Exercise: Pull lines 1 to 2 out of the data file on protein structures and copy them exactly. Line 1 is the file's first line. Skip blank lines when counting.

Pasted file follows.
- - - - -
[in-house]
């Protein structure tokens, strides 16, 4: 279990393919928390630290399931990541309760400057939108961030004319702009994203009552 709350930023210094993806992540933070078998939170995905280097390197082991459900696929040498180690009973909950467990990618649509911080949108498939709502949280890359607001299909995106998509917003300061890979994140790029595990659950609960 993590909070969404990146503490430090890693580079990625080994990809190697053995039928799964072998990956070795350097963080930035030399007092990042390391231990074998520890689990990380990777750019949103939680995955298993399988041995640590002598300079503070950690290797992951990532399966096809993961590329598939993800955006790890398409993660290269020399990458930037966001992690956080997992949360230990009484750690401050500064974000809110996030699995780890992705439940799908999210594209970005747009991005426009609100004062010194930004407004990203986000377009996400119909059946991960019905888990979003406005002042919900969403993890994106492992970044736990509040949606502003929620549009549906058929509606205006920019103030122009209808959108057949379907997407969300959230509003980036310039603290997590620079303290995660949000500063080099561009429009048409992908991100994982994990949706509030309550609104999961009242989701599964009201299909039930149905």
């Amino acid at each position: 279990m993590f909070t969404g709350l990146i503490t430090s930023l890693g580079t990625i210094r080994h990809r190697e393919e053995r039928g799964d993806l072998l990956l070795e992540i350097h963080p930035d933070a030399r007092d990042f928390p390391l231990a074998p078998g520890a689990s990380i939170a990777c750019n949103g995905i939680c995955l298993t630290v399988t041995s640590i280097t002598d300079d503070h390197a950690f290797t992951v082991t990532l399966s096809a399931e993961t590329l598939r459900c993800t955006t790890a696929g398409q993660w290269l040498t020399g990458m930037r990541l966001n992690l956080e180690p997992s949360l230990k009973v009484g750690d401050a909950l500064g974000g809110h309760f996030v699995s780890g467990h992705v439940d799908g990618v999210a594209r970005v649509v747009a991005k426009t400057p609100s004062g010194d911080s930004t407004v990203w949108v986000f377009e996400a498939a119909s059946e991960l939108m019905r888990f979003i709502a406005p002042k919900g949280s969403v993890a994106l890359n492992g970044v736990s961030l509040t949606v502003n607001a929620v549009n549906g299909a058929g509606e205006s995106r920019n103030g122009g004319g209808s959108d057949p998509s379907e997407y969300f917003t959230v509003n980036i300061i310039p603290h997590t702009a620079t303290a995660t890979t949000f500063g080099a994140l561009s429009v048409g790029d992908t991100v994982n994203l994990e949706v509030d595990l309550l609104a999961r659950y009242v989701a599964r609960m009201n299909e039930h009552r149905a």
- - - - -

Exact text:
[in-house]
């Protein structure tokens, strides 16, 4: 279990393919928390630290399931990541309760400057939108961030004319702009994203009552 709350930023210094993806992540933070078998939170995905280097390197082991459900696929040498180690009973909950467990990618649509911080949108498939709502949280890359607001299909995106998509917003300061890979994140790029595990659950609960 993590909070969404990146503490430090890693580079990625080994990809190697053995039928799964072998990956070795350097963080930035030399007092990042390391231990074998520890689990990380990777750019949103939680995955298993399988041995640590002598300079503070950690290797992951990532399966096809993961590329598939993800955006790890398409993660290269020399990458930037966001992690956080997992949360230990009484750690401050500064974000809110996030699995780890992705439940799908999210594209970005747009991005426009609100004062010194930004407004990203986000377009996400119909059946991960019905888990979003406005002042919900969403993890994106492992970044736990509040949606502003929620549009549906058929509606205006920019103030122009209808959108057949379907997407969300959230509003980036310039603290997590620079303290995660949000500063080099561009429009048409992908991100994982994990949706509030309550609104999961009242989701599964009201299909039930149905």